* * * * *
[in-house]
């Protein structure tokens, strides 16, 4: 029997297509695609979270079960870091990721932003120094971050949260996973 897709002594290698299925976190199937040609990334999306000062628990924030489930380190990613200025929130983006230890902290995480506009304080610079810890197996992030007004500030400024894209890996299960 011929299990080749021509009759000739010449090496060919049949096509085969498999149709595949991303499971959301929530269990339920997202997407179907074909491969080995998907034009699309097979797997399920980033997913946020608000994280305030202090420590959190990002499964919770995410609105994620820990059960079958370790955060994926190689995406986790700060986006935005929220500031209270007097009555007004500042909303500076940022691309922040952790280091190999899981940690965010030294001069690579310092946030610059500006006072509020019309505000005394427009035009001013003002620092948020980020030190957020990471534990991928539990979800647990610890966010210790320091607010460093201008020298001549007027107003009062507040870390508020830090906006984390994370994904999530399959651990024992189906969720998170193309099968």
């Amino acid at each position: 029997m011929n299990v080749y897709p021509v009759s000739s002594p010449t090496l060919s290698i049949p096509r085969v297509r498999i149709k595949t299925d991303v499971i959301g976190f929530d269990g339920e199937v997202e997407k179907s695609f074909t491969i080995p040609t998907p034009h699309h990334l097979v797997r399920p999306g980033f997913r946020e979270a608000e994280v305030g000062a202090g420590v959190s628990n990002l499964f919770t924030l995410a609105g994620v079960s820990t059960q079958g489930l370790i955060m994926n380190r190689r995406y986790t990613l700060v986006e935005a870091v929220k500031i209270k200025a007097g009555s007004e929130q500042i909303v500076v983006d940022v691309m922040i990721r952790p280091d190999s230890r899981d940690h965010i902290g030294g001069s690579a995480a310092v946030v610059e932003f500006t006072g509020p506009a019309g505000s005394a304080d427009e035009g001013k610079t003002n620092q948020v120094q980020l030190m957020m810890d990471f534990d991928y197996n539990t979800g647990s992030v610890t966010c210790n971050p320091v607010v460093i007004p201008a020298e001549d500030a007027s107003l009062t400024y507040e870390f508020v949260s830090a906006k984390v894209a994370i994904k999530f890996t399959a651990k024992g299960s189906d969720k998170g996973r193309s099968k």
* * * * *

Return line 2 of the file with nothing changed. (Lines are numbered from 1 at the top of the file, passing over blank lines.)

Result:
């Protein structure tokens, strides 16, 4: 029997297509695609979270079960870091990721932003120094971050949260996973 897709002594290698299925976190199937040609990334999306000062628990924030489930380190990613200025929130983006230890902290995480506009304080610079810890197996992030007004500030400024894209890996299960 011929299990080749021509009759000739010449090496060919049949096509085969498999149709595949991303499971959301929530269990339920997202997407179907074909491969080995998907034009699309097979797997399920980033997913946020608000994280305030202090420590959190990002499964919770995410609105994620820990059960079958370790955060994926190689995406986790700060986006935005929220500031209270007097009555007004500042909303500076940022691309922040952790280091190999899981940690965010030294001069690579310092946030610059500006006072509020019309505000005394427009035009001013003002620092948020980020030190957020990471534990991928539990979800647990610890966010210790320091607010460093201008020298001549007027107003009062507040870390508020830090906006984390994370994904999530399959651990024992189906969720998170193309099968």